You are not currently logged in.
Access your personal account or get JSTOR access through your library or other institution:
The paraveinal mesophyll of soybean leaves in relation to assimilate transfer and compartmentation: I. Ultrastructure and histochemistry during vegetative development
Vincent R. Franceschi and Robert T. Giaquinta
Vol. 157, No. 5 (1983), pp. 411-421
Published by: Springer
Stable URL: http://www.jstor.org/stable/23376065
Page Count: 11
Preview not available
The paraveinal mesophyll (PVM) is a unique and specialized, one-cell-thick tissue spanning the vascular bundles at the level of the phloem in soybean (Glycine max) (L.) Merr.) leaves. Its position within the leaf dictates that all photosynthate produced in the palisade and spongy mesophyll must pass through this specialized layer enroute to the phloem. Symplastic continuity, via plasmodesmata, exists between the PVM and bundle sheath, palisade parenchyma and spongy mesophyll. During leaf ontogeny the PVM is the first tissue to differentiate and at maturity these cells are six to eight times larger than other mesophyll cells, are highly vacuolate, and are interconnected by tubular arms. The PVM undergoes several unique structural and metabolic modifications during leaf development. The PVM cytoplasm, in vegetative plants, is dense, enriched in rough endoplasmic reticulum and dictyosomes, but contains few, small starch-free chloroplasts and few microbodies. Unlike the tonoplast of mesophyll cells, the tonoplast of the PVM is unusually thick and dense-staining. During leaf development the vacuoles of PVM cells accumulate a glycoprotein derived from the dictyosomes which reacts with the protein staining reagents, mercuric bromophenol blue and sulfaflavine, and is degraded by Pronase. Both the vacuolar material and tonoplast are also stained by phosphotungstic acid, which at low pH is relatively selective for glycoprotein. A unique role of the PVM in the transport and compartmentation of nitrogen reserves in soybeans is discussed.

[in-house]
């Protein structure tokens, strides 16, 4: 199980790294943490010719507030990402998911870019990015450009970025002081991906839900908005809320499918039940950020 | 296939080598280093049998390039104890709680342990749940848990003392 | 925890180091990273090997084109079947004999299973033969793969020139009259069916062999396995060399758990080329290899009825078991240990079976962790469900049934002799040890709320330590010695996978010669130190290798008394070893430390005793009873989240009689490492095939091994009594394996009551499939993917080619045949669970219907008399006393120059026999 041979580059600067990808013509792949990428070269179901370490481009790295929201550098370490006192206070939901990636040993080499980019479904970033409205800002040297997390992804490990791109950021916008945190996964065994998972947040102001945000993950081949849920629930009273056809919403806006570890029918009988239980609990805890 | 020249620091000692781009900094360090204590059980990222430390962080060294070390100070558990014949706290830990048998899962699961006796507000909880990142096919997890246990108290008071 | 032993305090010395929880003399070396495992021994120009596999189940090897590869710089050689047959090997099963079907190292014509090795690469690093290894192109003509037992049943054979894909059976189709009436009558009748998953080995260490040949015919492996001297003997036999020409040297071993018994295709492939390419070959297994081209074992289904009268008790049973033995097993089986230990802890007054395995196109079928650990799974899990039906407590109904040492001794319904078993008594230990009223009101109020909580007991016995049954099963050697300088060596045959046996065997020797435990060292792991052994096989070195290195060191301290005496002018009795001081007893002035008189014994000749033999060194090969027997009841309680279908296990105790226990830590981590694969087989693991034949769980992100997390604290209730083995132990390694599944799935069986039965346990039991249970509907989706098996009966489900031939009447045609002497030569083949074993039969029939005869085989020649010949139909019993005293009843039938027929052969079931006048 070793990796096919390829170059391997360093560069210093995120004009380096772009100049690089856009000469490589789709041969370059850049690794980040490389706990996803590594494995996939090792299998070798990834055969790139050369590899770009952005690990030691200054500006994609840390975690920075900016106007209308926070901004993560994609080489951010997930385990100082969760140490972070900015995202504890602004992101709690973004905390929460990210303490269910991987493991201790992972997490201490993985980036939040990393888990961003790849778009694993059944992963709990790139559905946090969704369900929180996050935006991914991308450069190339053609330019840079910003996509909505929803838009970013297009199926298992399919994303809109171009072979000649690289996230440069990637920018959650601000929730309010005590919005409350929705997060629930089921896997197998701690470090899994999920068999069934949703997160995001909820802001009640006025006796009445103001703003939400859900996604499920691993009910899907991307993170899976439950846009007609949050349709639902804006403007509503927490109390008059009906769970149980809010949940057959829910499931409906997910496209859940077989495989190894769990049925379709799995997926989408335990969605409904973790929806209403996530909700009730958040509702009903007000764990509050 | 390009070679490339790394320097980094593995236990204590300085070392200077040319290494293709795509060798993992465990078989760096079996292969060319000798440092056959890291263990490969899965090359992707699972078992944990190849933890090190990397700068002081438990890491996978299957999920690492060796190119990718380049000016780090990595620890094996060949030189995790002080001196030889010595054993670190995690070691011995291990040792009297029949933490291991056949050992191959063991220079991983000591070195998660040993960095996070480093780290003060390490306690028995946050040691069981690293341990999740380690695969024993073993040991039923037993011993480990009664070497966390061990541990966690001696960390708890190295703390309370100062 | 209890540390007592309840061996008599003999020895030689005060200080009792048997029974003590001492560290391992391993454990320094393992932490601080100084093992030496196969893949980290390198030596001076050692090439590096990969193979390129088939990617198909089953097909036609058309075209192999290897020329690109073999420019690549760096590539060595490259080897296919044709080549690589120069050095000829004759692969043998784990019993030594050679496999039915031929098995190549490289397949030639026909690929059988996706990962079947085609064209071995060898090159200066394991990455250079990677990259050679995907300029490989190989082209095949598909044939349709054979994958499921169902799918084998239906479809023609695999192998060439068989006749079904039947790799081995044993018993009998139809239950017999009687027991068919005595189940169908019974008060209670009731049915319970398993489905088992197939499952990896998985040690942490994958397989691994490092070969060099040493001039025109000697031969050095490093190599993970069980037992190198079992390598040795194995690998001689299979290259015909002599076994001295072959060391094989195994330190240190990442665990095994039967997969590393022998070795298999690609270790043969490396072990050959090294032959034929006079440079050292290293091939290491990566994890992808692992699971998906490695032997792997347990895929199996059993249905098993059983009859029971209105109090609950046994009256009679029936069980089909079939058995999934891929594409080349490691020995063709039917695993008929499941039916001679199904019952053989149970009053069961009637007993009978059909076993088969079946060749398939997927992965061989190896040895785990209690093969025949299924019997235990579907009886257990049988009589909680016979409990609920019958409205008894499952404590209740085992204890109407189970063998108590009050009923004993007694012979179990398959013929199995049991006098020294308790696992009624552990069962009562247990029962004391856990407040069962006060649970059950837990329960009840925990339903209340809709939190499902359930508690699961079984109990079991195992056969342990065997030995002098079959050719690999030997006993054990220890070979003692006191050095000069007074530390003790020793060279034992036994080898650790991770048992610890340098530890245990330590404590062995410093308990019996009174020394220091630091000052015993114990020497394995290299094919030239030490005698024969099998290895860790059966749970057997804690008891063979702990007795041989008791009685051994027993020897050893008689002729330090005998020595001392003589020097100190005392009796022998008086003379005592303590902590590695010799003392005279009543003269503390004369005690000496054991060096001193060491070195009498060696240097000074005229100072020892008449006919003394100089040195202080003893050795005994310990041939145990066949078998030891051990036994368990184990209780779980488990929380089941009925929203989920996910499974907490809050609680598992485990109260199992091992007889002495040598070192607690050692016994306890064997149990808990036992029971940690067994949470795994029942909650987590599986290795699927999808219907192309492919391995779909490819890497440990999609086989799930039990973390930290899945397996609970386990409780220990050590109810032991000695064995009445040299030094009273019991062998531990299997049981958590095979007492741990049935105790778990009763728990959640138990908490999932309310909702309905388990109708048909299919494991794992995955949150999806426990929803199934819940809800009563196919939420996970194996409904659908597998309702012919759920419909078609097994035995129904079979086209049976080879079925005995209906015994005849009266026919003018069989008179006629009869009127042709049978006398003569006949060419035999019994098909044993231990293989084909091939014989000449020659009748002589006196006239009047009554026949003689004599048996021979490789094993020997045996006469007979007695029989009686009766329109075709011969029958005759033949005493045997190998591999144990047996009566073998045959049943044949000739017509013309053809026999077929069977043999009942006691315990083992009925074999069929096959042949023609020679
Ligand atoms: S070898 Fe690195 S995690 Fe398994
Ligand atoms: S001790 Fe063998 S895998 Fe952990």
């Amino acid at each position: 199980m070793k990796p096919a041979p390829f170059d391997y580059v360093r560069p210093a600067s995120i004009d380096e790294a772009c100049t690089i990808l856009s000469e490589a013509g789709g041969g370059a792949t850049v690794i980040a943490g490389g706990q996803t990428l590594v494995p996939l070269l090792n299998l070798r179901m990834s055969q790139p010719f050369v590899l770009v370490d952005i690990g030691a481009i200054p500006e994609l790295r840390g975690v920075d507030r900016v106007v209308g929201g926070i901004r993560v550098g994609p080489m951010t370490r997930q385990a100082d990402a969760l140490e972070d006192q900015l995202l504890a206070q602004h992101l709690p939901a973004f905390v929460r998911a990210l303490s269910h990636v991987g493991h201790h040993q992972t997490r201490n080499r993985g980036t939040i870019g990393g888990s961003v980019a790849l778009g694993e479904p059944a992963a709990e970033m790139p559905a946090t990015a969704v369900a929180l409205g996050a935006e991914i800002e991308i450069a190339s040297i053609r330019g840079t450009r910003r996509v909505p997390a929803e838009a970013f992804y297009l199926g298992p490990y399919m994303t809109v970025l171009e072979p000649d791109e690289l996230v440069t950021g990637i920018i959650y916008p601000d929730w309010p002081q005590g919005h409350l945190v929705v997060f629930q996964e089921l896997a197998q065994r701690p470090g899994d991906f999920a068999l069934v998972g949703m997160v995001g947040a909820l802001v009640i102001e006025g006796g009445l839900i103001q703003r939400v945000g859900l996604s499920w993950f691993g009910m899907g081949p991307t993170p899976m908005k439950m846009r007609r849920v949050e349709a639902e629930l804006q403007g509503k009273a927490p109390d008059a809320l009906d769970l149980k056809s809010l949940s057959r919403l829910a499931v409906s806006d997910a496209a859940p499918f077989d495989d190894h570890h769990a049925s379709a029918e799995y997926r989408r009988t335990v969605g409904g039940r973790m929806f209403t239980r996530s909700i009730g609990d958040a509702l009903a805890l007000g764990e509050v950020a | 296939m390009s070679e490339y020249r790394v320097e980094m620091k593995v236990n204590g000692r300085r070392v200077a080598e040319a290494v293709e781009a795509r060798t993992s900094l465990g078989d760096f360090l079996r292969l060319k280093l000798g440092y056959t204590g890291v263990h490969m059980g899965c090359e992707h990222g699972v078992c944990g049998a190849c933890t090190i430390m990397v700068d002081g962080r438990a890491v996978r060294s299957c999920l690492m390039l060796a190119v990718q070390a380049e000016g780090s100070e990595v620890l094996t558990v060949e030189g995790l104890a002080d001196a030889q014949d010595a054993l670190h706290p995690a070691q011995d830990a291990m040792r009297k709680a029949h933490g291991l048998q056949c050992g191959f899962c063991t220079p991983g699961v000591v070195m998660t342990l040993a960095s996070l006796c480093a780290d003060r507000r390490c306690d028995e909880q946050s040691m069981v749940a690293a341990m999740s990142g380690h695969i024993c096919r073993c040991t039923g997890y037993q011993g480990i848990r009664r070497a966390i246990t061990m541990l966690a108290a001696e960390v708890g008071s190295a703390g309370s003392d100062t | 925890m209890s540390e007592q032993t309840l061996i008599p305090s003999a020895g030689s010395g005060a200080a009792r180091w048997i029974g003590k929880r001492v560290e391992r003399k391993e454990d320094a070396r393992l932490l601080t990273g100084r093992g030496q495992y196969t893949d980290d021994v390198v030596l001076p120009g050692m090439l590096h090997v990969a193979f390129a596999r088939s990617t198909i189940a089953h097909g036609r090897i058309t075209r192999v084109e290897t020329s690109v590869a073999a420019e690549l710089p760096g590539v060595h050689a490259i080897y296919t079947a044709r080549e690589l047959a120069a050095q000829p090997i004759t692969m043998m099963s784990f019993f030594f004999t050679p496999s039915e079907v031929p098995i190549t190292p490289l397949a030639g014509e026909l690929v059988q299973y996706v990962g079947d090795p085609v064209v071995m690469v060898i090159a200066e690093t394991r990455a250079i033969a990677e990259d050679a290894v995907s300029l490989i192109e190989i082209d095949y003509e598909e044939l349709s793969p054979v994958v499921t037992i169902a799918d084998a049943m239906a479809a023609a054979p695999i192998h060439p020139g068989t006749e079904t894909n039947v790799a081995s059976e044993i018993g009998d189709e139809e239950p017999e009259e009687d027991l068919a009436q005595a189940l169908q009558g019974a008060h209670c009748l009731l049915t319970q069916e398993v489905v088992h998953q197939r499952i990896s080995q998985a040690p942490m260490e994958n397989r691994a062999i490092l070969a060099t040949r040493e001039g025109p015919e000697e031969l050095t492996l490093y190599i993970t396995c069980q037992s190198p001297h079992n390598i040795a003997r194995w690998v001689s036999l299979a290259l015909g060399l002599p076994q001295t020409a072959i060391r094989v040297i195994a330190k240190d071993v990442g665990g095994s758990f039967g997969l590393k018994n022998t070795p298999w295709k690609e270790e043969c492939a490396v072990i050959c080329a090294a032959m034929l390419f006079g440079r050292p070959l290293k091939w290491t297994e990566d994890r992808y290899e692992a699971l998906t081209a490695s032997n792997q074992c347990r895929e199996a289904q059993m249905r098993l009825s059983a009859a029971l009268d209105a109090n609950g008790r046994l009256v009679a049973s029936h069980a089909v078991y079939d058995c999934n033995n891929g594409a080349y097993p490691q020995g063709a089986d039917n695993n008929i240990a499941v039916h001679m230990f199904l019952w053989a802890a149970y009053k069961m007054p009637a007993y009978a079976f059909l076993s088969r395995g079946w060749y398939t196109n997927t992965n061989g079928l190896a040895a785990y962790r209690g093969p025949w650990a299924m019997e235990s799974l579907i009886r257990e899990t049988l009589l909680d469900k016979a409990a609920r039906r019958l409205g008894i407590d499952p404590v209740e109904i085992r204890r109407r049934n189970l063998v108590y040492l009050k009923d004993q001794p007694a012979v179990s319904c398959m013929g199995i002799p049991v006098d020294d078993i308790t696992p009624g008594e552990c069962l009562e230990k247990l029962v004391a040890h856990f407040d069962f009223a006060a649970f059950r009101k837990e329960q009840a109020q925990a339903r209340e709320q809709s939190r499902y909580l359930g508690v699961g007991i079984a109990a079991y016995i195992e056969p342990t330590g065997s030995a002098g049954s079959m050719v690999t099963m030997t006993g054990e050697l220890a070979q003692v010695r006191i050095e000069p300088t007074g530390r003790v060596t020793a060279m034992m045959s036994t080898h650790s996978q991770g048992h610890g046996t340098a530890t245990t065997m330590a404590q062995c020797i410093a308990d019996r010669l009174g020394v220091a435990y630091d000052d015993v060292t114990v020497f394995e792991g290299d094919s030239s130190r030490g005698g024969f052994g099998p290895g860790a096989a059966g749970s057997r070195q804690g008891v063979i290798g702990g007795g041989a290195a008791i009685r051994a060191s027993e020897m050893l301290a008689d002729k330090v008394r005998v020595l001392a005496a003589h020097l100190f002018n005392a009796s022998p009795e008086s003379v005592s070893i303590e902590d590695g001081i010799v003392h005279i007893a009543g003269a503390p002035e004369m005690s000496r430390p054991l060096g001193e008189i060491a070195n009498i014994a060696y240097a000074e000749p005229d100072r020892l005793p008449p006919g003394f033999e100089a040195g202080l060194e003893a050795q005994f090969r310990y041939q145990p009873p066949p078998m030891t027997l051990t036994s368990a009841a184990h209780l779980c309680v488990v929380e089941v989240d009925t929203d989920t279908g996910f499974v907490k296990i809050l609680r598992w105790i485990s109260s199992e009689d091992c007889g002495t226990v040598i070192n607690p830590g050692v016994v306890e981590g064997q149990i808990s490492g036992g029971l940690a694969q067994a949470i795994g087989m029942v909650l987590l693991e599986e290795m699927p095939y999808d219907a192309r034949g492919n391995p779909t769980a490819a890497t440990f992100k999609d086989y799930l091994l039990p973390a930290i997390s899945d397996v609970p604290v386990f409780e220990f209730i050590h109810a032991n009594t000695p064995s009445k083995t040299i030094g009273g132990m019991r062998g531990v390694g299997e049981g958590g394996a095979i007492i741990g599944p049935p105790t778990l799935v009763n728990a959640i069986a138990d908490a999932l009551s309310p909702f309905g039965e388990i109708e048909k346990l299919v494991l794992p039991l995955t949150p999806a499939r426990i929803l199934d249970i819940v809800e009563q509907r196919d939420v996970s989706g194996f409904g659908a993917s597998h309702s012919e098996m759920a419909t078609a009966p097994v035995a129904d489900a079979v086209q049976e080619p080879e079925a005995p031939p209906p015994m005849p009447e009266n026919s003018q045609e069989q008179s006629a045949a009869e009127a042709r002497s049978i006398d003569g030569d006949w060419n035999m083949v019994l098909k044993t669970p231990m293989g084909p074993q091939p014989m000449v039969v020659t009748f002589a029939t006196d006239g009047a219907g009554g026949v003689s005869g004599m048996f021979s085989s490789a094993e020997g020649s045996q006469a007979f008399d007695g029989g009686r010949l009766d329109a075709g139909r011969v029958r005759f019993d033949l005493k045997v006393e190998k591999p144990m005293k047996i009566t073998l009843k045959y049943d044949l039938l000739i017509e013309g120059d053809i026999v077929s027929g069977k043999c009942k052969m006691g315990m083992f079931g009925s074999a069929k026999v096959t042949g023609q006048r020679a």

Planta © 1983 Springer